(For the record, the show is at Guardino Gallery on Alberta Street in Portland–if you missed the reception you missed a really nice party and a really beautifully laid-out show, including Leah Wilson’s wonderful paintings. It’ll be up until April 27, 2010.)
Biggest lesson: It’s one thing to send a couple of pieces to somebody else’s show. It’s quite another to BE the show.
Caveat: Like I said, I’ve got exactly one show under my belt. I’m not suggesting that the following is what everybody else should do with galleries. This is just what I’ve learned as a glass-casting sculptor. Probably there’s food for thought here for other artists contemplating their own shows…but take it with at least a couple grains of salt.
1) It takes MUCH more work and time than I realized.
Leah said she spent a solid three months doing nothing but paintings for this show (she delivered 15, gallery owner Donna Guardino used 12). I thought I’d need three or four months to complete mine, too, but I was off…by about six months.
The bigger glass castings needed as much as three weeks in the kiln, and at least that much studio time to make the clay model, build the master mold(s), make and steam out waxes, develop and fill the refractory molds, and coldwork the finished casting.
Donna needed photos, titles, dimensions and descriptions of the major works at least six weeks before the show. Add in the time it takes for photography and other details, and that meant I should have completed the major works about two months in advance.
They actually weren’t finished until the day before we hung the show, thanks to a late start and the inevitable missteps and delays. I had to subcontract parts of the work to get things done on time…and that meant coordinating subcontractor schedules too.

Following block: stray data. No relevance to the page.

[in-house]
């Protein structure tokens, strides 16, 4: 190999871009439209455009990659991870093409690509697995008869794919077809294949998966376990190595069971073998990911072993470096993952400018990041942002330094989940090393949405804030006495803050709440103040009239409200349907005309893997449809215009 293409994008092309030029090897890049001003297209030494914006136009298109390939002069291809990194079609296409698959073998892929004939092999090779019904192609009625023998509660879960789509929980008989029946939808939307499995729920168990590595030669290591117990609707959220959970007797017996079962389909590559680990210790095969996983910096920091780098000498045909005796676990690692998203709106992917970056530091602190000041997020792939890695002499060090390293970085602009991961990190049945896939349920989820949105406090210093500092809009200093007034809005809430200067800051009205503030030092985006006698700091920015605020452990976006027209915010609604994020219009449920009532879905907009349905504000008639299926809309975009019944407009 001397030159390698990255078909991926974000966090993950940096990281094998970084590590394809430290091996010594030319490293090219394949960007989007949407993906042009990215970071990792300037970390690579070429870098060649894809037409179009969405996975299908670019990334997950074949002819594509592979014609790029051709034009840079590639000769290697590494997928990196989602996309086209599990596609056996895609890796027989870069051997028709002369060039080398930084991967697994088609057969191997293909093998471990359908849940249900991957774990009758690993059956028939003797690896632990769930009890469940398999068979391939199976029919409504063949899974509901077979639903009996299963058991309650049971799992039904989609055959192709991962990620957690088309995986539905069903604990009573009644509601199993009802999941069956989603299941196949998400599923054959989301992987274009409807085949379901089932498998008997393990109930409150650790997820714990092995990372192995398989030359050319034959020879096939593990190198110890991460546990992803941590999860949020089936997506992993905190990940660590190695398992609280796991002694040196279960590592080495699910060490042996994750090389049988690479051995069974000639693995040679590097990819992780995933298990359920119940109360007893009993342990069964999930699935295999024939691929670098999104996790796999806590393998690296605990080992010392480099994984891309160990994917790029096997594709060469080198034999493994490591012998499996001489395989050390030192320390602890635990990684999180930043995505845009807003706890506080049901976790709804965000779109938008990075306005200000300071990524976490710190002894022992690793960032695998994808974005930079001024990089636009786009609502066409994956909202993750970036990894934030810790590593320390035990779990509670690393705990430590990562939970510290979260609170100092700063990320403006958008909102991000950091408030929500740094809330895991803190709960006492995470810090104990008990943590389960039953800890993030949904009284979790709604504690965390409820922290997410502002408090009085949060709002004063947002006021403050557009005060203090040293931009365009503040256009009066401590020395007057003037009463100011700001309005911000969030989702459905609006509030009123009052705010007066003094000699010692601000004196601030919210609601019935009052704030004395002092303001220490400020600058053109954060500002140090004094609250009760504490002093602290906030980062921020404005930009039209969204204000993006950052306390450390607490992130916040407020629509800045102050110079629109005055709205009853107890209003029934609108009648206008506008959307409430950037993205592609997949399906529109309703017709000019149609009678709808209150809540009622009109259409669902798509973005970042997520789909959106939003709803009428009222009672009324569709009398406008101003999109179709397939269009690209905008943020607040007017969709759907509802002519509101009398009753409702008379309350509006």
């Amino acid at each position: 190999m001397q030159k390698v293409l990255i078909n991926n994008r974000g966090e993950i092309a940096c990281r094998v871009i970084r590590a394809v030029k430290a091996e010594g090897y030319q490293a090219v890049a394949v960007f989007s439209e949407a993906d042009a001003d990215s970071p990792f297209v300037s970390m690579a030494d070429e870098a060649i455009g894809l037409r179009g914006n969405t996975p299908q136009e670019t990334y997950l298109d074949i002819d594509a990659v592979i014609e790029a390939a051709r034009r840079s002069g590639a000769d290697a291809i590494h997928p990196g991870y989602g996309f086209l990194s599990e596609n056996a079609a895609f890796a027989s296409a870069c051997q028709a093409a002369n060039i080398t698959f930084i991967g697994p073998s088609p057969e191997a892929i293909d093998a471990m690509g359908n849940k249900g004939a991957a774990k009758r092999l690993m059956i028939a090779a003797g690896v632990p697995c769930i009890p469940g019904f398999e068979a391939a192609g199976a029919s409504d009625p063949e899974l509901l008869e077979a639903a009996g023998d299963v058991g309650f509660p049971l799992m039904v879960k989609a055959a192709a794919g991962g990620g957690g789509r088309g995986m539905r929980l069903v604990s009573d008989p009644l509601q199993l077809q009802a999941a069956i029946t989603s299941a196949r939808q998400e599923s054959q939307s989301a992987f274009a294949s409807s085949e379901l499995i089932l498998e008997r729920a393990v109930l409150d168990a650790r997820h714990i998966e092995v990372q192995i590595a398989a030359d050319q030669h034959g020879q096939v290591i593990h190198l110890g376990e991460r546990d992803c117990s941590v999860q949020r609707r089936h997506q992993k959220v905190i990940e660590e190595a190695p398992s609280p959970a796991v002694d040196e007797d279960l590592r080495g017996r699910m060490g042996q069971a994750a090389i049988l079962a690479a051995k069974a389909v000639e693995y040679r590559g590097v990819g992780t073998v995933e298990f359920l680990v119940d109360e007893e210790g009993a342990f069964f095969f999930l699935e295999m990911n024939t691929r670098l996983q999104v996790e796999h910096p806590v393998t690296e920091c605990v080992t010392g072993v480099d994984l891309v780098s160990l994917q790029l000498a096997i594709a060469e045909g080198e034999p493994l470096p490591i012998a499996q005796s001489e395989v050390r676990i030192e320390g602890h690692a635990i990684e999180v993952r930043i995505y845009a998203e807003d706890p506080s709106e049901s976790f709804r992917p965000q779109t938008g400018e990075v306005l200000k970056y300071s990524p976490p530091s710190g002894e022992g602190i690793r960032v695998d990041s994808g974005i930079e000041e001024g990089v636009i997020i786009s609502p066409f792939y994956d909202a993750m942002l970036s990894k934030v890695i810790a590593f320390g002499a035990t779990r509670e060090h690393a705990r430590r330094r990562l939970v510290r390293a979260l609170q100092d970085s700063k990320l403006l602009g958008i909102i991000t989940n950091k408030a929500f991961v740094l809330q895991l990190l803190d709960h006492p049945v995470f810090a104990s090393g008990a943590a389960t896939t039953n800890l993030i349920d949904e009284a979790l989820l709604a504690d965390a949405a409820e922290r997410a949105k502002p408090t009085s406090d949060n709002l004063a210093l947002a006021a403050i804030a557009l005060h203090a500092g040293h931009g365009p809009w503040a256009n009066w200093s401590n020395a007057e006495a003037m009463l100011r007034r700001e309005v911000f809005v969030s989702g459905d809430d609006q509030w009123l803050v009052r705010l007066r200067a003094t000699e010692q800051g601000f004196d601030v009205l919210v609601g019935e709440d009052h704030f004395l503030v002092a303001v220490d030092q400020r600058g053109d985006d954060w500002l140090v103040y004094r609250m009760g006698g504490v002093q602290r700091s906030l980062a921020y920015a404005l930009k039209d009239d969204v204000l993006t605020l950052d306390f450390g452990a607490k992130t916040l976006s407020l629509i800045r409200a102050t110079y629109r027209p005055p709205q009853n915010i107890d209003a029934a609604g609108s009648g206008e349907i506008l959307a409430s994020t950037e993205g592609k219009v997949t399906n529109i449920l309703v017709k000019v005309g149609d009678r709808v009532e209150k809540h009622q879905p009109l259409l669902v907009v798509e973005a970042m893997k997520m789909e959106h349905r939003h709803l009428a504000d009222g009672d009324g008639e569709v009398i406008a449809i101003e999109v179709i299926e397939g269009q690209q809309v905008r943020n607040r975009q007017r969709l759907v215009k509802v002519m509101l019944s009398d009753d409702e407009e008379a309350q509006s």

Horribly unprofessional. I’m lucky Donna was an understanding gallery owner who simply rolled her eyes and said, “You artists,” indulgently.
Lesson learned: Major pieces must be finished two months in advance. Anything that isn’t, either doesn’t go in, or is supplemental. That means better planning, and starting a LOT earlier than I thought.
2) I can’t do it alone.
I’d love to say I did the whole show myself but I would be lying. There have been more people involved in getting my show ready than if I’d been performing brain surgery.
And that was the hardest lesson. I tried to do it all myself to save money (and as an ego thing) but badly overestimated my capacity. At nearly the last minute I wound up hiring “rush jobs,” for coldworking, casting, kiln rentals, etc., which cost more, reduced my control over the final work in some cases, and certainly didn’t add to my image as a professional artist.
What did work: Knowing that a good professional had my back on coldworking, metal stand-making, photography, sandblasting, spare kilns and even investing and firing meant that I could focus on actually creating the work. I’d thought that this kind of subcontracting was a luxury I couldn’t afford; I was surprised to find it really wasn’t. It made the work better, which hopefully translates to better sales.
So…thanks to Dan Woodward and Juno Glass for incredible, last-minute coldworking at really great prices, to Hugh McKay for pushing my biggest casting ahead of other clients to get it done before the show, to Dewey and Mary and Raoul of Metal Enterprises for making a custom stand in four HOURS. Paul Foster for being great about the photography (we’ll get it yet, Paul).
Same goes for finding and building relationships with suppliers. Thanks to Bullseye Glass for digging up billets and cullet when it looked like everything was spoken for, to Uroboros for going above and (well) beyond to find me off-the-chart billets in pale, warm blue and making emergency space in the DEEP kiln for me (and being really sweet about certain disasters). Thanks to Gaffer for offering to drive the billets down from Seattle to make sure they got here on time and sending all those samples and chocolate kisses.